Satellite data and images are provocative, even disturbing. They confront us with a global view that can be at once breathtaking, like a piece of art, and yet, in this era of rapidly changing climate, they paint a picture of the demise of the environment. How and if we will respond to what we see is uncertain. That uncertainty lies at the root of our perilous future.
Last month, my colleagues and I published a report, the centerpiece of which is a global map, derived from satellite data, that shows how the distribution of Earth’s fresh water has rapidly changed since 2002. We analyzed measurements from NASA’s Gravity Recovery and Climate Experiment satellites to determine trends in total water storage — groundwater, soil moisture, surface waters, snow and ice — over nearly a decade and half.
In a legal first, the police have obtained a court order effectively banning drill music being made without their permission. This is a nonsensical act of censorship that once again seeks to weaponise, criminalise and ultimately sensationalise black expression. This action is not about community or the prevention of violence, it is an attempt to demonstrate control played purely for the tabloid headlines. It is futile in the face of a systematic hypocrisy no one wants to discuss.
The naked truth is that in the western political subconscious, the non-white people of the world are dispensable. We must be stopped searched and contained. We must be civilised by force for our own safety or parted from our resources indefinitely. We must be identified as “savages” and destroyed if it is convenient to do so. Urban youth violence is reported in the popular right wing press with the hazy detail and zeal of a heady war report.
As we gear up for Brexit, the UK’s flagging productivity performance is continually in the fore of media headlines and economic analysis.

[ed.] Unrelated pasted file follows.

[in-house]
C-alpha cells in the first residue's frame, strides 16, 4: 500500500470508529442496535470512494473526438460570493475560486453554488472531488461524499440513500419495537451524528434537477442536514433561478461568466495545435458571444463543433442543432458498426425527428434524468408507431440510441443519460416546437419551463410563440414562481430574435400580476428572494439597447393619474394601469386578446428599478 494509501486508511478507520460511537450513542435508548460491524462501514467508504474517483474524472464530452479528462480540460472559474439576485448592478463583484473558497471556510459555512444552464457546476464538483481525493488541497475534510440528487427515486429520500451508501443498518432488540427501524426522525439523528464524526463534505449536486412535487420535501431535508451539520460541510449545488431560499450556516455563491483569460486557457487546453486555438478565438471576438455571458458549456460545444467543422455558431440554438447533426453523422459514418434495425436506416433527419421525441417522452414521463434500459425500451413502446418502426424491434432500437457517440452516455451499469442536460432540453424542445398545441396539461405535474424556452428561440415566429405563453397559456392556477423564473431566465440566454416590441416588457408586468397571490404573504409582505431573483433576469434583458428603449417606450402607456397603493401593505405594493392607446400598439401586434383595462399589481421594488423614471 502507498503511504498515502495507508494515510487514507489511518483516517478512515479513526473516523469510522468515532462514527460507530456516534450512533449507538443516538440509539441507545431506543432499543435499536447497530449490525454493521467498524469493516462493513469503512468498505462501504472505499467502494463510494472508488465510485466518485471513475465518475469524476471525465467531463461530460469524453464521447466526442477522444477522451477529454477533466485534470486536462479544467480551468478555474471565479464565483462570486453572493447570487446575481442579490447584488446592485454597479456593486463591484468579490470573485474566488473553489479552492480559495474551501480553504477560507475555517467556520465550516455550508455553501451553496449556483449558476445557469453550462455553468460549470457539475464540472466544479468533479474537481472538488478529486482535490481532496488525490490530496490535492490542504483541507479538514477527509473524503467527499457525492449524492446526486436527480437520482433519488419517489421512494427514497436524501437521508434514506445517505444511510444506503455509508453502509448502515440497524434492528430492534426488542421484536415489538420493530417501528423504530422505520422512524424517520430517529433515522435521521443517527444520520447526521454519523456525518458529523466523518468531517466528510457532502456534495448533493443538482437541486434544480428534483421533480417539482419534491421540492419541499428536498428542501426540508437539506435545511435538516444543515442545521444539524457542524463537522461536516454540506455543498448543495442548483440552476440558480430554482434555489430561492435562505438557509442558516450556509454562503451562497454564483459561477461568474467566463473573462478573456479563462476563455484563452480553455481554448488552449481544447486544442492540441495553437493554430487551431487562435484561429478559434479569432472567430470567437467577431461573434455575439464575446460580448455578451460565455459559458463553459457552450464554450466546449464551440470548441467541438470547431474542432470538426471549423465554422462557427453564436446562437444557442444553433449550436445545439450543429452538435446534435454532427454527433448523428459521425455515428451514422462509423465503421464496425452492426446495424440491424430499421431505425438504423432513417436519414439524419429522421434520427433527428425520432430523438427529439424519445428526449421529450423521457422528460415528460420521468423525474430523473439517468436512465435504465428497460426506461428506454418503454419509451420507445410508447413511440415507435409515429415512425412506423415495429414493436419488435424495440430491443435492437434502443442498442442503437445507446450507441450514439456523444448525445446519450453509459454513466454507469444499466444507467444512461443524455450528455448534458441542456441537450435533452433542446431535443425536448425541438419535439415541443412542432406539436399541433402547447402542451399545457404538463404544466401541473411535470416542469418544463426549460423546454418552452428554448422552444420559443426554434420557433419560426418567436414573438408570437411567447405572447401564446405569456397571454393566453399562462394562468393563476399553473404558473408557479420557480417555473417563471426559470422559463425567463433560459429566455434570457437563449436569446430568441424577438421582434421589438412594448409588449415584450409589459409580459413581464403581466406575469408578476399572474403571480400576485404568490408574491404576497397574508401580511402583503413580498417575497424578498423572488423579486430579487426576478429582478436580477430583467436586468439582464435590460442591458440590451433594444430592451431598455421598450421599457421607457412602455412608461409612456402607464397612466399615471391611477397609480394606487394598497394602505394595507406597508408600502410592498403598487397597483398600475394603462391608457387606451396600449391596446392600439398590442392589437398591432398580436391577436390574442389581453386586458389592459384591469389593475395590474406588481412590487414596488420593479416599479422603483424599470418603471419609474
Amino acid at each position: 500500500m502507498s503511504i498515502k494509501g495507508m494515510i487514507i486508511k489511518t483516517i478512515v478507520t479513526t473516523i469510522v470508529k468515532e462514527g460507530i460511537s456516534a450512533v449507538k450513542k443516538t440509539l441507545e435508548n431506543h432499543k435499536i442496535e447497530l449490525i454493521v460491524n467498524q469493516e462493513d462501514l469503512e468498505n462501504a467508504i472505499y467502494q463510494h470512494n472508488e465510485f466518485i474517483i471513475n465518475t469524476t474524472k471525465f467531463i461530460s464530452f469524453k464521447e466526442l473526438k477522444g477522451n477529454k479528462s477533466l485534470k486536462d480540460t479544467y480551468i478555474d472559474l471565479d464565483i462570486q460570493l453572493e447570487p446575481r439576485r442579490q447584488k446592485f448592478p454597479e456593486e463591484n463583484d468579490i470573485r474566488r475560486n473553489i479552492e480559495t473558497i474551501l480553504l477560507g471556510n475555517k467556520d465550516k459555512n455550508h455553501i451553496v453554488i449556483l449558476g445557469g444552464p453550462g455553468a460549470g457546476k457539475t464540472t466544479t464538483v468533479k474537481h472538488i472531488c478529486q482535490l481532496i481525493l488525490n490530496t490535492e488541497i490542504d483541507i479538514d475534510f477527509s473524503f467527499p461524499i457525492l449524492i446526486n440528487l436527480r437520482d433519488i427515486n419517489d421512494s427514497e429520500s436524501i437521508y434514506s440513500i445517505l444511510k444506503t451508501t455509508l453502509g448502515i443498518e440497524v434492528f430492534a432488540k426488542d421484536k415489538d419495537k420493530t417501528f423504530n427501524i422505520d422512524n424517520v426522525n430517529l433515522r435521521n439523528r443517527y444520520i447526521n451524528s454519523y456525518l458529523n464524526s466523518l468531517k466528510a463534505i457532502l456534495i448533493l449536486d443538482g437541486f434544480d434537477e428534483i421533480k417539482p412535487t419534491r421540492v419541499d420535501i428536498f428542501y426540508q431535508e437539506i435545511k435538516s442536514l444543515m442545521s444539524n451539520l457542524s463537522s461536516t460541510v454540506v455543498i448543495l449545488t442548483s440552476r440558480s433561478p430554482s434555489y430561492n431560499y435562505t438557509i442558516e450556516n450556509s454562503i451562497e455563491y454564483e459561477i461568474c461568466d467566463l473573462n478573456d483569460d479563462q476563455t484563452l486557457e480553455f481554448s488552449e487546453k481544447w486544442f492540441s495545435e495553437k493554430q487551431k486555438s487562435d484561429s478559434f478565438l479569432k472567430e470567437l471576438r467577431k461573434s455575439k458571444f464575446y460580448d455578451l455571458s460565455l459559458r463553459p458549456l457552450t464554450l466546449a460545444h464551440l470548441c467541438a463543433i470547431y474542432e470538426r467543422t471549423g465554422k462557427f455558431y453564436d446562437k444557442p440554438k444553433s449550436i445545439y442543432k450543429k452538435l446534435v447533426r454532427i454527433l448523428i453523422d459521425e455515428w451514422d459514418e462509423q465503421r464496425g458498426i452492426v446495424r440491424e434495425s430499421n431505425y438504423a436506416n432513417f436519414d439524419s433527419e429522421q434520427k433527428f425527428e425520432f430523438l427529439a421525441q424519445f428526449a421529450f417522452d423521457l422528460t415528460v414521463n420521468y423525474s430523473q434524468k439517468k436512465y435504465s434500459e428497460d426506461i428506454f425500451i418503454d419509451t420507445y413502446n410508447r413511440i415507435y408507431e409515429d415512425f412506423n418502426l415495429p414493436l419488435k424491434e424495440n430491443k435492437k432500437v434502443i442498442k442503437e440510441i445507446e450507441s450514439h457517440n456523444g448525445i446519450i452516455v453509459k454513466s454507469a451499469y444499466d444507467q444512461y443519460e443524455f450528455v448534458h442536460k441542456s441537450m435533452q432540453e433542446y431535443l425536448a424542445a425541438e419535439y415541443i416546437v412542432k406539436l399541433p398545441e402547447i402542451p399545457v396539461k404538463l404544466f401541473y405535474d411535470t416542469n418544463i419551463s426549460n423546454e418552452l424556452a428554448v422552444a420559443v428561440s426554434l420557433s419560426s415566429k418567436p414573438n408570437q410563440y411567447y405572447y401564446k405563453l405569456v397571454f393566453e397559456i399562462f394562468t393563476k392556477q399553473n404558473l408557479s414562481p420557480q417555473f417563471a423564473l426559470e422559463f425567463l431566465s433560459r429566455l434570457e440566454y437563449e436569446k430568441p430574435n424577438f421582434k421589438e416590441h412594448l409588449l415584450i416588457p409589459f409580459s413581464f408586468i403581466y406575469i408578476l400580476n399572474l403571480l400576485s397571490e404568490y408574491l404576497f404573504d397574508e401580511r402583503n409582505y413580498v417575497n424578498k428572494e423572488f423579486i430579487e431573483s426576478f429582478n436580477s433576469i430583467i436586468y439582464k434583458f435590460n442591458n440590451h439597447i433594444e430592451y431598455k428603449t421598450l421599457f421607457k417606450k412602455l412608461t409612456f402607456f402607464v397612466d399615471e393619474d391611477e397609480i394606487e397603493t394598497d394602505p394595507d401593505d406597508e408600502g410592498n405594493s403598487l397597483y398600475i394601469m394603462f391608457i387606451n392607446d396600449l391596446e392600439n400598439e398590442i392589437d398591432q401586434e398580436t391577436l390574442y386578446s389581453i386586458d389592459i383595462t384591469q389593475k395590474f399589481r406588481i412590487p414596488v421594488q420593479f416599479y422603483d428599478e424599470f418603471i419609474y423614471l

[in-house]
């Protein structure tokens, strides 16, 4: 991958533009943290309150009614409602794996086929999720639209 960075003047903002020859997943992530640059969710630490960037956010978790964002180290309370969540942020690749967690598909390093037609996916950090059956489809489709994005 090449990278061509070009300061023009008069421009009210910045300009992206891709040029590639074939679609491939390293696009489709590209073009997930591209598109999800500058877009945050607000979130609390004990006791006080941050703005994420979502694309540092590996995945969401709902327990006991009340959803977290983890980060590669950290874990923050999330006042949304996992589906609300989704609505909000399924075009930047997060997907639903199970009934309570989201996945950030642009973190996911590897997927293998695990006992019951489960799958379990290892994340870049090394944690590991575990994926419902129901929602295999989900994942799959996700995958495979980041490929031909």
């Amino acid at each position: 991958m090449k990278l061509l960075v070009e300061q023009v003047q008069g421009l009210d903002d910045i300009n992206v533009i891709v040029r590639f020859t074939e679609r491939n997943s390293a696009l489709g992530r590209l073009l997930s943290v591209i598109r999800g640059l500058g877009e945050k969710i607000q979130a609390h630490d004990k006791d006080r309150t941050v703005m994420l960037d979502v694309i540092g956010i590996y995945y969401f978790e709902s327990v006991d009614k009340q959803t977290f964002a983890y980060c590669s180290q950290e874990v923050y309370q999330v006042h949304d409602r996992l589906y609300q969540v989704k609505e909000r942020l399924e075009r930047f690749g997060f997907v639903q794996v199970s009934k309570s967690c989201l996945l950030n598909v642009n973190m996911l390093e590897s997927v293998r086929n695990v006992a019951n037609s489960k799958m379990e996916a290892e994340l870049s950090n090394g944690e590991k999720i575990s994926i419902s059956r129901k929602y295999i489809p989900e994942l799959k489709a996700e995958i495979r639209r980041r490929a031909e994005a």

Following a further fall in productivity in the first quarter of 2018, policy experts and economists were quick to update their models and offer opinion over blame. However, this economic self-deprecation doesn’t actually make any difference. So what could?
It isn’t that British SMEs don’t have the drive and ambition. Nor is it that other countries, such as Germany, the G7’s most productive, are naturally better at enterprise. Britain has an impressive history and vibrant culture when it comes to entrepreneurialism. And yet the productivity puzzle persists.
Letters page contributor Gary Sutton writes, ‘Why are electric car designers persisting with the decades-old three-box paradigm?’ (CAR magazine, March 2018). And he’s right to ask.
Most electric cars are cautious petrol-car clones, which fail to utilise the numerous packaging and styling advantages of their electric powertrains. And this caution is, sadly, not new.
I write today’s article in a tall building overlooking the so-called “Paris of the East”, better known as the city of Shanghai.
From here, you can see the old and new – the remnants of Shanghai’s old financial centre along the Bund, and the mind-boggling array of skyscrapers which have flown up on the other side of the river.
It’s hard to believe, but Pudong, and the Lujiazui financial centre that it is home to, was just farmland in the 1990s.
The Supreme Court has handed down what may be the most important privacy case of the digital era, ruling on Friday that the government cannot force cellphone service providers to hand over their users’ locations over significant periods of time without first getting a warrant. The decision, United States v. Carpenter, is the latest in a steady drip of rulings by the Supreme Court over the past two decades that are gradually defining the Fourth Amendment right to privacy in a world of ever-evolving technology.
My stepfather’s voice came loud and clear over the whir of the wood splitter he was working 50 feet away.
“What in the hell is all that wailing?”
Only a moment before, I’d run into a rock with my bike and been tossed to the ground. I let out a shriek as I landed on the sharp gravel of the driveway. Splayed out on the stones now, I could hear the irritation in his voice. It was a Saturday; he had wood to stack for the long Northern New York winter ahead.
He flipped the switch on the wood splitter and it went quiet. I glanced up and saw him still standing by the wood pile with one fist on his hip, head tilted, impatiently awaiting my response. Warm blood flowed from the gash on my left knee. “I fell off my bike,” I yelled back, trying to catch my breath between sobs.
“Jesus. You’d think someone died, screaming like that,” he said, shaking his head. He flipped the splitter back on. “Get up. You’re fine.”